Printed electronics are typically made by printing the electronic circuit or other component or device on a substrate using an electrically conductive metal-based ink. The inks typically contain silver particles, and occasionally copper particles, other metallic particles, and/or conductive polymers. However, conductive polymers alone are generally not sufficiently electrically conductive. Furthermore, the resulting printed metallic circuits are usually insufficiently electrically conductive to be effective in most applications, including in devices in which the circuits are regularly stressed by bending and/or stretching during use. The printed substrates must therefore often be heated at elevated temperatures to sinter the conductive metal particles in order to achieve the desired levels of electrical conductivity. The temperatures used in sintering processes frequently limit the substrates that can be selected for the preparation of the electronics. For example, while it would be desirable to use inexpensive materials such as paper, polyolefins (e.g., polypropylene), and the like as substrates for printed electronics in many applications, the sintering temperatures often required are too high to be used with paper.
Furthermore, silver is costly and other, non-precious, metals can form oxides upon exposure to the environment that can render the material insufficiently conductive for the application. Additionally, the use of metal-based inks can add weight to the resulting device, and the aforementioned sintering process can add one or more additional steps, time, and complexity to the fabrication process. It would thus be desirable to obtain printed electronic devices using inks that do not contain costly precious metals, that are lighter weight, and that do not require sintering to become sufficiently electrically conductive, and that could therefore be used on a wider variety of substrate materials, including paper and polyolefins such as polyethylene.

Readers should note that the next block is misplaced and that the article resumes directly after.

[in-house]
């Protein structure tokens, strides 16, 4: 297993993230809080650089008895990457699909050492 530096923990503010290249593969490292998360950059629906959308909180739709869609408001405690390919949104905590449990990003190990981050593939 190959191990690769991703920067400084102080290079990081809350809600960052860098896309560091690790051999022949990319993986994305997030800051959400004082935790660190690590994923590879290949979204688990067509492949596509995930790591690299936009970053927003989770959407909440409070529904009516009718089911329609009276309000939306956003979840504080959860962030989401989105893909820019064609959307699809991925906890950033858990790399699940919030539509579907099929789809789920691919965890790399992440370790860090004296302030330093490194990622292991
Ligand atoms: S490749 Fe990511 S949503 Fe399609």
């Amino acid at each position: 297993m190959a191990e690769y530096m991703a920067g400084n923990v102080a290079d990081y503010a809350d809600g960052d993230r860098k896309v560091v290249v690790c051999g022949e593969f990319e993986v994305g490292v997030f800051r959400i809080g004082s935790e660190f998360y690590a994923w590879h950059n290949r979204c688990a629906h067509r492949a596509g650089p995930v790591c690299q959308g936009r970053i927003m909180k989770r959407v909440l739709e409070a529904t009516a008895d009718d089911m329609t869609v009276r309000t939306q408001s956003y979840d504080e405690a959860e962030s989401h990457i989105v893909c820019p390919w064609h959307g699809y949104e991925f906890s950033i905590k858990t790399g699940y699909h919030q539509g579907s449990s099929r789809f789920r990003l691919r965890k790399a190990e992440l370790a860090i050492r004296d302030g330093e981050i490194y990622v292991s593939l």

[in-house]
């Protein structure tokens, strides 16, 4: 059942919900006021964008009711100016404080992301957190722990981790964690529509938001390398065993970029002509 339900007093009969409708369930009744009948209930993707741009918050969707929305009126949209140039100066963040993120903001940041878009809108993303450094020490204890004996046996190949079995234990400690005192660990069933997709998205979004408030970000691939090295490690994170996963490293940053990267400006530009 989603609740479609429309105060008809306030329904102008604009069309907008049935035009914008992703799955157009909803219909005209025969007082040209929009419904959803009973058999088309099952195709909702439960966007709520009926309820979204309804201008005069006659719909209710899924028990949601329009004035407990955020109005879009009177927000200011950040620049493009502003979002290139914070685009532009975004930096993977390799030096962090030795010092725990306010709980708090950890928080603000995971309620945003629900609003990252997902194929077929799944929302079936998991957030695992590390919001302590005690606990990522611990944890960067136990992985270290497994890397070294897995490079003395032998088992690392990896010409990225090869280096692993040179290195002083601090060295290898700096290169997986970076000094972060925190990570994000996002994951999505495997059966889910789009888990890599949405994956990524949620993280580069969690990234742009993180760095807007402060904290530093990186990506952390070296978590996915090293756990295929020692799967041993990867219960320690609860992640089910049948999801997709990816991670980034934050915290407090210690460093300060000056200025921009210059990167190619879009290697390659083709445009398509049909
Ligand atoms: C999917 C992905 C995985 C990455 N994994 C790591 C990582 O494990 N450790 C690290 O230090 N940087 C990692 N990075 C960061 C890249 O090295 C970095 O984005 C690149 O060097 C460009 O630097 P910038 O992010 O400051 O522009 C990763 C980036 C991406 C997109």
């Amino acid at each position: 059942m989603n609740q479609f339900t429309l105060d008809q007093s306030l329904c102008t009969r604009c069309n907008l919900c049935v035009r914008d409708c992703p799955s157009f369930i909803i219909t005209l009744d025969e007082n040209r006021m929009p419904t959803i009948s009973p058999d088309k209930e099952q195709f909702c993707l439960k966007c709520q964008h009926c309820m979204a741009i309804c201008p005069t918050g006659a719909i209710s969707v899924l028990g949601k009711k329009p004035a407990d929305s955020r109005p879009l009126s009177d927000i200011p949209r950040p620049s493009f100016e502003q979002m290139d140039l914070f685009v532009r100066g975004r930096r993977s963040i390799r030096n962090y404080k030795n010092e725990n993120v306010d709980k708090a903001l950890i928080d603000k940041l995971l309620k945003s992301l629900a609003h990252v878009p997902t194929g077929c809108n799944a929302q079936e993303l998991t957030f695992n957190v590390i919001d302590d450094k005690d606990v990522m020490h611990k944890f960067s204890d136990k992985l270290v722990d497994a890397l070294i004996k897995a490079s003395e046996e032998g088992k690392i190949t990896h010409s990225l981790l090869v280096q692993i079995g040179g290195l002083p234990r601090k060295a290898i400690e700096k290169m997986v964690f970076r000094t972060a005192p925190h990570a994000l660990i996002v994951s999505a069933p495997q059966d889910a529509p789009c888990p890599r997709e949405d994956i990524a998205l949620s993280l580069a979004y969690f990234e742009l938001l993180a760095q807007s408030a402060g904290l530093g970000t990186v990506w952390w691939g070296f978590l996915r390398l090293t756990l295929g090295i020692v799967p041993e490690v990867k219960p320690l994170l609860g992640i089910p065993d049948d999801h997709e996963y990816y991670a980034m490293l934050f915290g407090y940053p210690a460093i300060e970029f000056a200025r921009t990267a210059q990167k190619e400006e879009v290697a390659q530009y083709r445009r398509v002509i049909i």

U.S. Pat. No. 7,097,788 discloses a method of increasing the conductivity of an ink comprising orienting particles in the ink. U.S. Pat. No. 7,163,734 discloses an element and a method for patterning an organic polymer electroconductive layer that is suitable as an electronic circuitry element in an electric or semiconductor device. US 2006/0124922 discloses an electrically conductive ink used to form electrodes for an organic semiconductor transistor. WO 2004/006635 discloses a method of printing using an electrically conductive ink. WO 2006/108165 discloses a conductive ink containing fine metallic particles, a polymer base, a solvent, and a nanotubes containing conductive filler. WO 2006/137666 discloses an antenna having an antenna radiator formed by printing electrically conductive ink on a substrate. WO 2007/053621 discloses a method of electrohydrodynamic printing and manufacturing.
Disclosed and claimed herein is a printed electronic device, comprising a substrate comprising at least one surface, wherein a layer of an electrically conductive ink has been applied to a portion of the surface, and wherein the ink comprises functionalized graphene sheets and at least one binder. Further disclosed and claimed herein is a method for forming the printed electronic device.
FIG. 1 is an optical microscope image of electrically conductive lines printed from an ink comprising functionalized graphene sheets embedded into poly(ethylene oxide).